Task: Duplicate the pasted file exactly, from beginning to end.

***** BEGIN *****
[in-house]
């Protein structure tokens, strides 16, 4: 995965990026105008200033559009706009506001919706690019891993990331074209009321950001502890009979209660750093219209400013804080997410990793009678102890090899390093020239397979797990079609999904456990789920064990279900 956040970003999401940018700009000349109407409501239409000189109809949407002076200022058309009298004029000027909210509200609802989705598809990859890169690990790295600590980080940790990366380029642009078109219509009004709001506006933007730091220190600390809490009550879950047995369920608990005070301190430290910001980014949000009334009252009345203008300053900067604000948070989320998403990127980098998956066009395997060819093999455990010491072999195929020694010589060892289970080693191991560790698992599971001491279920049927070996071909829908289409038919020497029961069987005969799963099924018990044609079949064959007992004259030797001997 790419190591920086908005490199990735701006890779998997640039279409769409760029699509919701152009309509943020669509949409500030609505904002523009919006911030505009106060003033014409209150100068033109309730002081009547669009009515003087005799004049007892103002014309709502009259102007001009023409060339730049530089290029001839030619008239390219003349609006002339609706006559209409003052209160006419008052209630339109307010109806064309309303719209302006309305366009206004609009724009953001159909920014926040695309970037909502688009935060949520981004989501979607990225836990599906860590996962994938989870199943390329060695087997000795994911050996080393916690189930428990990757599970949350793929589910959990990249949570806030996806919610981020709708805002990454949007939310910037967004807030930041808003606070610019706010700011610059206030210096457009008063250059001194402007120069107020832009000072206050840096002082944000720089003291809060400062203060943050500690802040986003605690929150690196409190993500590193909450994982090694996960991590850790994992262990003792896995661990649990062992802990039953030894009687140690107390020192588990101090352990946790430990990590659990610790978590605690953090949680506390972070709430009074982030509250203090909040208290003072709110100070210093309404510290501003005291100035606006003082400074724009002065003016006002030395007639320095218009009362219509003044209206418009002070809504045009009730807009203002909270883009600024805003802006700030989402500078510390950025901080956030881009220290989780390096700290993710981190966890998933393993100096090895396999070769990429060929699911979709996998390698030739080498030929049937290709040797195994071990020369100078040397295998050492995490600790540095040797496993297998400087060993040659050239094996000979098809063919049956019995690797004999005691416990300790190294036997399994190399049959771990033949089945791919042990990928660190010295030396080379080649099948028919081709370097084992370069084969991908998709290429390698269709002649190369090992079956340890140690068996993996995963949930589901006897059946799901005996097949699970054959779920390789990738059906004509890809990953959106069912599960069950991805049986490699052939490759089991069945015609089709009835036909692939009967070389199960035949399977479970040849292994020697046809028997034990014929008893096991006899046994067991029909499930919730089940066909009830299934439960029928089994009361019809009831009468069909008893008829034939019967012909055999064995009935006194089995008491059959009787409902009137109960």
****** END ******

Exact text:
[in-house]
């Protein structure tokens, strides 16, 4: 995965990026105008200033559009706009506001919706690019891993990331074209009321950001502890009979209660750093219209400013804080997410990793009678102890090899390093020239397979797990079609999904456990789920064990279900 956040970003999401940018700009000349109407409501239409000189109809949407002076200022058309009298004029000027909210509200609802989705598809990859890169690990790295600590980080940790990366380029642009078109219509009004709001506006933007730091220190600390809490009550879950047995369920608990005070301190430290910001980014949000009334009252009345203008300053900067604000948070989320998403990127980098998956066009395997060819093999455990010491072999195929020694010589060892289970080693191991560790698992599971001491279920049927070996071909829908289409038919020497029961069987005969799963099924018990044609079949064959007992004259030797001997 790419190591920086908005490199990735701006890779998997640039279409769409760029699509919701152009309509943020669509949409500030609505904002523009919006911030505009106060003033014409209150100068033109309730002081009547669009009515003087005799004049007892103002014309709502009259102007001009023409060339730049530089290029001839030619008239390219003349609006002339609706006559209409003052209160006419008052209630339109307010109806064309309303719209302006309305366009206004609009724009953001159909920014926040695309970037909502688009935060949520981004989501979607990225836990599906860590996962994938989870199943390329060695087997000795994911050996080393916690189930428990990757599970949350793929589910959990990249949570806030996806919610981020709708805002990454949007939310910037967004807030930041808003606070610019706010700011610059206030210096457009008063250059001194402007120069107020832009000072206050840096002082944000720089003291809060400062203060943050500690802040986003605690929150690196409190993500590193909450994982090694996960991590850790994992262990003792896995661990649990062992802990039953030894009687140690107390020192588990101090352990946790430990990590659990610790978590605690953090949680506390972070709430009074982030509250203090909040208290003072709110100070210093309404510290501003005291100035606006003082400074724009002065003016006002030395007639320095218009009362219509003044209206418009002070809504045009009730807009203002909270883009600024805003802006700030989402500078510390950025901080956030881009220290989780390096700290993710981190966890998933393993100096090895396999070769990429060929699911979709996998390698030739080498030929049937290709040797195994071990020369100078040397295998050492995490600790540095040797496993297998400087060993040659050239094996000979098809063919049956019995690797004999005691416990300790190294036997399994190399049959771990033949089945791919042990990928660190010295030396080379080649099948028919081709370097084992370069084969991908998709290429390698269709002649190369090992079956340890140690068996993996995963949930589901006897059946799901005996097949699970054959779920390789990738059906004509890809990953959106069912599960069950991805049986490699052939490759089991069945015609089709009835036909692939009967070389199960035949399977479970040849292994020697046809028997034990014929008893096991006899046994067991029909499930919730089940066909009830299934439960029928089994009361019809009831009468069909008893008829034939019967012909055999064995009935006194089995008491059959009787409902009137109960």